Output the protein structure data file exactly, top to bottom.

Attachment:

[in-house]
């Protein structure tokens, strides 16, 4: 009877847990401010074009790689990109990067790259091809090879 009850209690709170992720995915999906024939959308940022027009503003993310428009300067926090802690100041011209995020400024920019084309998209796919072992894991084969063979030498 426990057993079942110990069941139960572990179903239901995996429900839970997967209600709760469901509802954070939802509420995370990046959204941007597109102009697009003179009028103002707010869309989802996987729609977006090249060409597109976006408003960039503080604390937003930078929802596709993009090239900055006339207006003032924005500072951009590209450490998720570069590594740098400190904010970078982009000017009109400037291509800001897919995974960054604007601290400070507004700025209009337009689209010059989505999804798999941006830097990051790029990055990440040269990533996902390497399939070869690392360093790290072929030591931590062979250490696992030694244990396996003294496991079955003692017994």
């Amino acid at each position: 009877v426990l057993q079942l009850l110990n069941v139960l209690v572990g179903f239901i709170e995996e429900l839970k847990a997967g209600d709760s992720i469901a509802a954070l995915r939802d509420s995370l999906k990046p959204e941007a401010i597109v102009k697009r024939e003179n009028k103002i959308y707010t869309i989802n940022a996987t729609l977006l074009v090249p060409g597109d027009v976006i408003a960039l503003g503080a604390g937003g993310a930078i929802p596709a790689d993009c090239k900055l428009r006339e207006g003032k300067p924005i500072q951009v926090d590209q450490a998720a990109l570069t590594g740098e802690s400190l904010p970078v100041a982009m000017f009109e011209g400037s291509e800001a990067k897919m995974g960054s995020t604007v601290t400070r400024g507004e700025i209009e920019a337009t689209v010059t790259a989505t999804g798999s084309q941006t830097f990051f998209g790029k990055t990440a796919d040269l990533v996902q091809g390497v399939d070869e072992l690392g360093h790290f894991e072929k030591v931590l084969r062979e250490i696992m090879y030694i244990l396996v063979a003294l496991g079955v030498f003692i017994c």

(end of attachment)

[in-house]
């Protein structure tokens, strides 16, 4: 009877847990401010074009790689990109990067790259091809090879 009850209690709170992720995915999906024939959308940022027009503003993310428009300067926090802690100041011209995020400024920019084309998209796919072992894991084969063979030498 426990057993079942110990069941139960572990179903239901995996429900839970997967209600709760469901509802954070939802509420995370990046959204941007597109102009697009003179009028103002707010869309989802996987729609977006090249060409597109976006408003960039503080604390937003930078929802596709993009090239900055006339207006003032924005500072951009590209450490998720570069590594740098400190904010970078982009000017009109400037291509800001897919995974960054604007601290400070507004700025209009337009689209010059989505999804798999941006830097990051790029990055990440040269990533996902390497399939070869690392360093790290072929030591931590062979250490696992030694244990396996003294496991079955003692017994």
């Amino acid at each position: 009877v426990l057993q079942l009850l110990n069941v139960l209690v572990g179903f239901i709170e995996e429900l839970k847990a997967g209600d709760s992720i469901a509802a954070l995915r939802d509420s995370l999906k990046p959204e941007a401010i597109v102009k697009r024939e003179n009028k103002i959308y707010t869309i989802n940022a996987t729609l977006l074009v090249p060409g597109d027009v976006i408003a960039l503003g503080a604390g937003g993310a930078i929802p596709a790689d993009c090239k900055l428009r006339e207006g003032k300067p924005i500072q951009v926090d590209q450490a998720a990109l570069t590594g740098e802690s400190l904010p970078v100041a982009m000017f009109e011209g400037s291509e800001a990067k897919m995974g960054s995020t604007v601290t400070r400024g507004e700025i209009e920019a337009t689209v010059t790259a989505t999804g798999s084309q941006t830097f990051f998209g790029k990055t990440a796919d040269l990533v996902q091809g390497v399939d070869e072992l690392g360093h790290f894991e072929k030591v931590l084969r062979e250490i696992m090879y030694i244990l396996v063979a003294l496991g079955v030498f003692i017994c």